I did not need a typewriter. But Nevil needed me. And who knows what I’ll write, with his help.

185 thoughts on “Introducing Nevil”

  1. Nevil is perfect for him – and I, too, love Nevil Shute. I really need to get a copy of the Pied Piper to read again. That’s my favourite, but my copy was in one of those huge hardcover omnibus versions in red fake leather and all the pages fell out and I had to let it go.
    My first typewriter cost me almost 300 dollars in the early 1980’s and was HALF electric – it had an electric keyboard but manual return. Still not sure what the point of that was. 🙂

    Reply
  2. Nevil is perfect for him – and I, too, love Nevil Shute. I really need to get a copy of the Pied Piper to read again. That’s my favourite, but my copy was in one of those huge hardcover omnibus versions in red fake leather and all the pages fell out and I had to let it go.
    My first typewriter cost me almost 300 dollars in the early 1980’s and was HALF electric – it had an electric keyboard but manual return. Still not sure what the point of that was. 🙂

    Reply
  3. Nevil is perfect for him – and I, too, love Nevil Shute. I really need to get a copy of the Pied Piper to read again. That’s my favourite, but my copy was in one of those huge hardcover omnibus versions in red fake leather and all the pages fell out and I had to let it go.
    My first typewriter cost me almost 300 dollars in the early 1980’s and was HALF electric – it had an electric keyboard but manual return. Still not sure what the point of that was. 🙂

    Reply
  4. Nevil is perfect for him – and I, too, love Nevil Shute. I really need to get a copy of the Pied Piper to read again. That’s my favourite, but my copy was in one of those huge hardcover omnibus versions in red fake leather and all the pages fell out and I had to let it go.
    My first typewriter cost me almost 300 dollars in the early 1980’s and was HALF electric – it had an electric keyboard but manual return. Still not sure what the point of that was. 🙂

    Reply
  5. Nevil is perfect for him – and I, too, love Nevil Shute. I really need to get a copy of the Pied Piper to read again. That’s my favourite, but my copy was in one of those huge hardcover omnibus versions in red fake leather and all the pages fell out and I had to let it go.
    My first typewriter cost me almost 300 dollars in the early 1980’s and was HALF electric – it had an electric keyboard but manual return. Still not sure what the point of that was. 🙂

    Reply
  6. Best Wishes to you and Nevil. I still write by hand when the “Blinking Cursor of Death” is mocking me. Nevil will be patient, just waiting there for your muse to inspire you. No pressure, no impatient blinking as you stare at a blank screen. He’ll be a good companion.

    Reply
  7. Best Wishes to you and Nevil. I still write by hand when the “Blinking Cursor of Death” is mocking me. Nevil will be patient, just waiting there for your muse to inspire you. No pressure, no impatient blinking as you stare at a blank screen. He’ll be a good companion.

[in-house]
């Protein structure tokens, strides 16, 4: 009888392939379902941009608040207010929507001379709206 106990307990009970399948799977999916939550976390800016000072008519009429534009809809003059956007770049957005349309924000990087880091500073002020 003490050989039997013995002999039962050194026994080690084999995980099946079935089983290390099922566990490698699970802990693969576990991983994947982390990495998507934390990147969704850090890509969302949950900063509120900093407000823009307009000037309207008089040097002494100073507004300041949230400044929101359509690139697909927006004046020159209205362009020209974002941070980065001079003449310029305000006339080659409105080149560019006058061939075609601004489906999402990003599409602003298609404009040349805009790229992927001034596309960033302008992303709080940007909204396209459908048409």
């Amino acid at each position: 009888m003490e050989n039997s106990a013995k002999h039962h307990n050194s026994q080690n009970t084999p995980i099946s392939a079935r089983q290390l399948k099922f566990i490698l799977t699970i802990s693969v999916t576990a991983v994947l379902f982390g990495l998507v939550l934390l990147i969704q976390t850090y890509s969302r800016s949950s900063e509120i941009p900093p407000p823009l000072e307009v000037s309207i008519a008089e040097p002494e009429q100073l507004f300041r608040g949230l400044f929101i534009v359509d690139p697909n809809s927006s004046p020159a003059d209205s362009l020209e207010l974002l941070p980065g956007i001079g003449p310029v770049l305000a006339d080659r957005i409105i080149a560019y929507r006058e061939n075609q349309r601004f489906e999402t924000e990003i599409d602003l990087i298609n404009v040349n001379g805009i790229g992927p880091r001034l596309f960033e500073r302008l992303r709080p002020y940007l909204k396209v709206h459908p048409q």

Reply
  8. Best Wishes to you and Nevil. I still write by hand when the “Blinking Cursor of Death” is mocking me. Nevil will be patient, just waiting there for your muse to inspire you. No pressure, no impatient blinking as you stare at a blank screen. He’ll be a good companion.

    Reply
  9. Best Wishes to you and Nevil. I still write by hand when the “Blinking Cursor of Death” is mocking me. Nevil will be patient, just waiting there for your muse to inspire you. No pressure, no impatient blinking as you stare at a blank screen. He’ll be a good companion.

    Reply
  10. Best Wishes to you and Nevil. I still write by hand when the “Blinking Cursor of Death” is mocking me. Nevil will be patient, just waiting there for your muse to inspire you. No pressure, no impatient blinking as you stare at a blank screen. He’ll be a good companion.

    Reply
  11. Up in the attic I have my mother’s old typewriter. I don’t know how old it is — 1930s probably. It’s a black portable, and the keys are black with white letters and a metal rim around them.
    I can remember when I was a teenager spending summer days on the porch writing romantic stories on that typewriter. It has a permanent place in my heart even though my arthritic fingers would have a hard job typing on it now.

    Reply
  12. Up in the attic I have my mother’s old typewriter. I don’t know how old it is — 1930s probably. It’s a black portable, and the keys are black with white letters and a metal rim around them.
    I can remember when I was a teenager spending summer days on the porch writing romantic stories on that typewriter. It has a permanent place in my heart even though my arthritic fingers would have a hard job typing on it now.

    Reply
  13. Up in the attic I have my mother’s old typewriter. I don’t know how old it is — 1930s probably. It’s a black portable, and the keys are black with white letters and a metal rim around them.
    I can remember when I was a teenager spending summer days on the porch writing romantic stories on that typewriter. It has a permanent place in my heart even though my arthritic fingers would have a hard job typing on it now.

    Reply
  14. Up in the attic I have my mother’s old typewriter. I don’t know how old it is — 1930s probably. It’s a black portable, and the keys are black with white letters and a metal rim around them.
    I can remember when I was a teenager spending summer days on the porch writing romantic stories on that typewriter. It has a permanent place in my heart even though my arthritic fingers would have a hard job typing on it now.

    Reply
  15. Up in the attic I have my mother’s old typewriter. I don’t know how old it is — 1930s probably. It’s a black portable, and the keys are black with white letters and a metal rim around them.